State of Oklahoma showing Alfalfa and Sweetclover.

Persimmon (Diospyros virginiana) produces large surpluses in the eastern one-third of the state.  In fact, persimmon may be one of the state’s major honey-producing plants.  Honey produced from it is water-white.


Plains Sage (Salvia coccinea) produces a good source of nectar and a surplus of pollen.  The honey is light in color, of good flavor, and has the characteristic monarda flavor.  This plant is one of the major honey plants of Oklahoma and is found in abundance south of the Canadian River.  Sometimes, falsely referred to as horsemint, this plant begins blooming the latter part of May or first of June.


Smartweed (Polygonum sp.) includes several species from the same genus.  This plant grows statewide, usually as a volunteer weed, and produces honey that is dark in color with a characteristic buckwheat flavor and color.  Most of this honey is used for wintering bees, but any surplus is readily used in bakeries or by the few people who appreciate the mild buckwheat taste.


Spanishneedle (Bidens bipinnata L.) is a dependable honey plant in northeastern Oklahoma providing a surplus of nectar.  The honey is golden in color, with a good flavor.


Vitex (Vitex negunda) is also called summer lilac or chaste tree.  This fast growing, multiple-stemmed shrub can reach a height of 12-15 feet.  Aromatic whitish-purple spikes bloom all summer.  This plant grows well in a wide variety of soil types.  This plant is probably a major nectar and pollen source for apiaries in southern Oklahoma.


State of Oklahoma showing Hairy Vetch and Smartweed

White sweetclover (Melilotus alba) grows well over the entire state and is also one of the major nectar and pollen producing plants of Oklahoma.  It produces honey of good flavor, light color, and good body.  White sweetclover blooms about 10-15 days after yellow sweetclover and produces a good surplus of pollen and nectar.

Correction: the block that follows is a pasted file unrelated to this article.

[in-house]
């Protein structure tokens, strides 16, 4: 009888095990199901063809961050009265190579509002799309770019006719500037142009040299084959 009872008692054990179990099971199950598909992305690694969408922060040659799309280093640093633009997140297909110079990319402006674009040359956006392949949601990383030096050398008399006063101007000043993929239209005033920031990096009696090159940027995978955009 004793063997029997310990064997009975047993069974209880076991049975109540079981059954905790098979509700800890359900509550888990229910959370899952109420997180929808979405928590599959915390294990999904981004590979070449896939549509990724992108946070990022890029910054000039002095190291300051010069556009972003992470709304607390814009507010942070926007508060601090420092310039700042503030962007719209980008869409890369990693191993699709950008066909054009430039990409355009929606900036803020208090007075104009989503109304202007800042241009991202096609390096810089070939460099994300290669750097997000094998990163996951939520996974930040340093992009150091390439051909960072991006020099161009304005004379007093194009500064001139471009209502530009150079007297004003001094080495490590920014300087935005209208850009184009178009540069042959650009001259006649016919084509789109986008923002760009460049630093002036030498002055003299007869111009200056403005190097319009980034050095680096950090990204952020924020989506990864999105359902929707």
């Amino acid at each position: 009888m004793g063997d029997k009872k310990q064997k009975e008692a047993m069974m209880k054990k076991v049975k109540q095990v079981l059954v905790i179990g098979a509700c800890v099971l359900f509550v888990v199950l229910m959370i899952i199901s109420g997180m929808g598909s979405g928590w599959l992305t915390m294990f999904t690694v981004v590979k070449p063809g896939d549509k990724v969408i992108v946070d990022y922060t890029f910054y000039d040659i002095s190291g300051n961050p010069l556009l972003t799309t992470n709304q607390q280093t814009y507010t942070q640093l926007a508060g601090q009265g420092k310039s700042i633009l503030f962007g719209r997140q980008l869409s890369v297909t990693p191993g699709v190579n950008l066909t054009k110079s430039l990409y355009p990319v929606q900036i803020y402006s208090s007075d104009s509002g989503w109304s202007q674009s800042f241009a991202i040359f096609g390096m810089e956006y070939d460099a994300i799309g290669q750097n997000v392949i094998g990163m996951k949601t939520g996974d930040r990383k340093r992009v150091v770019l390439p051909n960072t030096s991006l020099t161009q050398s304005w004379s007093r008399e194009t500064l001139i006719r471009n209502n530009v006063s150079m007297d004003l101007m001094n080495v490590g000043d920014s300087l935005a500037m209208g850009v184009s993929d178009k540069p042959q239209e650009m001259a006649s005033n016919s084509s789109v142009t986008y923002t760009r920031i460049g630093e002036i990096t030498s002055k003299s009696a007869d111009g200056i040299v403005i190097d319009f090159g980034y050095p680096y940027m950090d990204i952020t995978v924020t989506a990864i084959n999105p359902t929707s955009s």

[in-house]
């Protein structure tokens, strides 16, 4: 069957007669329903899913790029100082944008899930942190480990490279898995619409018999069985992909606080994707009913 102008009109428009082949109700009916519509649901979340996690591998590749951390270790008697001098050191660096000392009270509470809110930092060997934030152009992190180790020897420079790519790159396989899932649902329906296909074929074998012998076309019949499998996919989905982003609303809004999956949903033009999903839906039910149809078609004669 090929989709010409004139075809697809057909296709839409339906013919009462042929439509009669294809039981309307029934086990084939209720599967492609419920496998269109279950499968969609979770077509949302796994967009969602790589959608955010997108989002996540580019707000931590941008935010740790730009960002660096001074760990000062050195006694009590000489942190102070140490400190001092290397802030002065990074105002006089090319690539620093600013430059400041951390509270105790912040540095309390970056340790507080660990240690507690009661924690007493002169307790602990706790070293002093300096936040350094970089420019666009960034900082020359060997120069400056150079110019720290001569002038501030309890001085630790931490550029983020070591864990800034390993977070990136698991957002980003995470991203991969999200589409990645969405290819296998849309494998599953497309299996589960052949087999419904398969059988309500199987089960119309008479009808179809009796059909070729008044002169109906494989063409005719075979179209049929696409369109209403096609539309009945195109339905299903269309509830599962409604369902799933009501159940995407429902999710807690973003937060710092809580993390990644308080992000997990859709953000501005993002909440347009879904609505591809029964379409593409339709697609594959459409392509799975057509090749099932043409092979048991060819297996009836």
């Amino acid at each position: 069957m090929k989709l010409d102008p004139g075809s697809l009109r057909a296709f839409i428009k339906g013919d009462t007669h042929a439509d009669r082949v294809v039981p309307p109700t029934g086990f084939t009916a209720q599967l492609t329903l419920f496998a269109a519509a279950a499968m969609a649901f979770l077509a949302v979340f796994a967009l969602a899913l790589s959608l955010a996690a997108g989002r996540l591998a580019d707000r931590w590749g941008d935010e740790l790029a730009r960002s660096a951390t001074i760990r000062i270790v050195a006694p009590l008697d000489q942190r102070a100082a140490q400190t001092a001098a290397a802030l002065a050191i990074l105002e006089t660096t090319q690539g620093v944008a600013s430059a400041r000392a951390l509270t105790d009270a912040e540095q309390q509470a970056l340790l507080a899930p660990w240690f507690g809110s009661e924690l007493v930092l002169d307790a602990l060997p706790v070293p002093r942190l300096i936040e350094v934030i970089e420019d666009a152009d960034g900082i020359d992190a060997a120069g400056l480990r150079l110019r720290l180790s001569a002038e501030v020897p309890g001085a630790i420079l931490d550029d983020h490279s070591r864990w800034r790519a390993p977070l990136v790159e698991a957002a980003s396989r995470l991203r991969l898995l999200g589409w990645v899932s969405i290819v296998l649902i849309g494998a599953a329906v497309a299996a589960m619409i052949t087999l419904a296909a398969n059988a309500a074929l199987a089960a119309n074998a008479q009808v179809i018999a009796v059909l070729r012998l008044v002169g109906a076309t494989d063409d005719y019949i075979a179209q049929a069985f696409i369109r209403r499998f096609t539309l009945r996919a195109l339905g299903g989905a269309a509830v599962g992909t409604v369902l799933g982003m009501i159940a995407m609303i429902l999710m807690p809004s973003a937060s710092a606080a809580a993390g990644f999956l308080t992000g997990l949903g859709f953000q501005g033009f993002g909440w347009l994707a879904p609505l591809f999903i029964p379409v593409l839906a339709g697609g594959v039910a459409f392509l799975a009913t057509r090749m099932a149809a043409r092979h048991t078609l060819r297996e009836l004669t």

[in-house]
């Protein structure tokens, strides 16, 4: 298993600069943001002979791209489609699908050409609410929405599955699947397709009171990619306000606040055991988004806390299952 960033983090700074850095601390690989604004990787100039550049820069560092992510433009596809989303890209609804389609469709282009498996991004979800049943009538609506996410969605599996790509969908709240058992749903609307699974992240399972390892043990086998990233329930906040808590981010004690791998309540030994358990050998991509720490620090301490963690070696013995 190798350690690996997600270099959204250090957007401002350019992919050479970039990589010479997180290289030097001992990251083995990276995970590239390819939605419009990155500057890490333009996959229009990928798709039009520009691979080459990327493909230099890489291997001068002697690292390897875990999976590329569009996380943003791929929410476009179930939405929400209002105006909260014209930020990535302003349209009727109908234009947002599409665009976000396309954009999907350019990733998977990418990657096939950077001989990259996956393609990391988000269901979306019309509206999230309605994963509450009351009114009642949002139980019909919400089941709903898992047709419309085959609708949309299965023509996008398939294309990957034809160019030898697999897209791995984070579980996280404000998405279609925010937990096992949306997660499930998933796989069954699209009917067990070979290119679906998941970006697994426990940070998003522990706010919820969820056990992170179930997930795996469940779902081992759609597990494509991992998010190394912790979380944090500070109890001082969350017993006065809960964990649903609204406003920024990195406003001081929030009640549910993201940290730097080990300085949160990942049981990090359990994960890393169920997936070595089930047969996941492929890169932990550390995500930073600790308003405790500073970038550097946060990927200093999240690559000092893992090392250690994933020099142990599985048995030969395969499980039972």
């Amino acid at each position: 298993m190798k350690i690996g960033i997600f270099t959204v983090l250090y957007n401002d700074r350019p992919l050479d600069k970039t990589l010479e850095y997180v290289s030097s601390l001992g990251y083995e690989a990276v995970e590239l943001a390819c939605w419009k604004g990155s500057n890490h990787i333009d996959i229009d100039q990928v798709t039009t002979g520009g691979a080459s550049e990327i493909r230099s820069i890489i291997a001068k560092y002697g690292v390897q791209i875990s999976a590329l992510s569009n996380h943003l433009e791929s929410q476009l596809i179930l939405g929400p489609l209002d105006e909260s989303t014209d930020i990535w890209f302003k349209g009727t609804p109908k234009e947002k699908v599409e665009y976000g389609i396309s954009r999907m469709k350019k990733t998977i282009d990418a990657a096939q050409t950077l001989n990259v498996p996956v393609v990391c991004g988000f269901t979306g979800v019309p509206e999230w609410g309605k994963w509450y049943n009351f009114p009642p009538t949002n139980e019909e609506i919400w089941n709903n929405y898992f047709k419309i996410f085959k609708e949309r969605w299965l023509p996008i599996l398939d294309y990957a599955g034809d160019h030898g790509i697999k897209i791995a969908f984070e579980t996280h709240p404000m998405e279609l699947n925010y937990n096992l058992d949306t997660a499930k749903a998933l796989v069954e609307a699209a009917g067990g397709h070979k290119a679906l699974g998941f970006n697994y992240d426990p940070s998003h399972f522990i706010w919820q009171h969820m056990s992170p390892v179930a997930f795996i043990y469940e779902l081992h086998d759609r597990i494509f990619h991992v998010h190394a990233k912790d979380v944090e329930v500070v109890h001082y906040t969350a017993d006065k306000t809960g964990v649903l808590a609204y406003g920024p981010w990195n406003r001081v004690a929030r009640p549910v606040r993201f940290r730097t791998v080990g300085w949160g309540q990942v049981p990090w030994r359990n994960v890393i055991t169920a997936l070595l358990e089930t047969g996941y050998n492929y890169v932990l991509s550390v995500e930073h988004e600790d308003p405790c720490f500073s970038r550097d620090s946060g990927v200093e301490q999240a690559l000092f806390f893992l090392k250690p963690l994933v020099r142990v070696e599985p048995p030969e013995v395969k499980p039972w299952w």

Yellow sweetclover (Melilotus officinalis) grows statewide and is a major source for honey production in Oklahoma.  Nectar and pollen sources from yellow sweetclover tend to be 10-15 days ahead of white sweetclover, providing an earlier foraging site for honey bees.  A surplus of honey may be obtained from this source; however, many colonies are not ready for the early nectar flow from this plant.  Honey from yellow sweetclover is extra white to extra light amber with a mild flavor.


Minor Sources

Among the plants of lesser importance as sources of nectar and pollen in spring brood rearing are dandelion, elm, redbud, plum, willow, maple, locust, and fruit bloom.


State of Oklahoma showing Spanish-needle and Persimmon

Milkweed produces an abundance of pollen and, in some areas, produces a small surplus of nectar.  This plant is found in the northeastern and north central counties of the state.  Bindweed or tie vine is a very valuable honey plant in many sections of Oklahoma, especially on rich alluvial soils.  This plant produces a surplus of white honey.

Sumac is found growing on thousands of acres in all sections of Oklahoma.  It produces a surplus of light-colored and well-flavored honey.  This plant and bindweed may become of less importance as herbicides are used to remove them from crops and pastures.


Broomweed is found growing statewide on prairies and is a good source of pollen and honey for wintering bees.  A strong-flavored, golden-colored honey is usually gathered in September  and October.  Sunflower is also a good plant for producing pollen and nectar for fall brood rearing.


Eric Rebek
Professor and State Extension Specialist


Phil Mulder
Area Extension Entomologist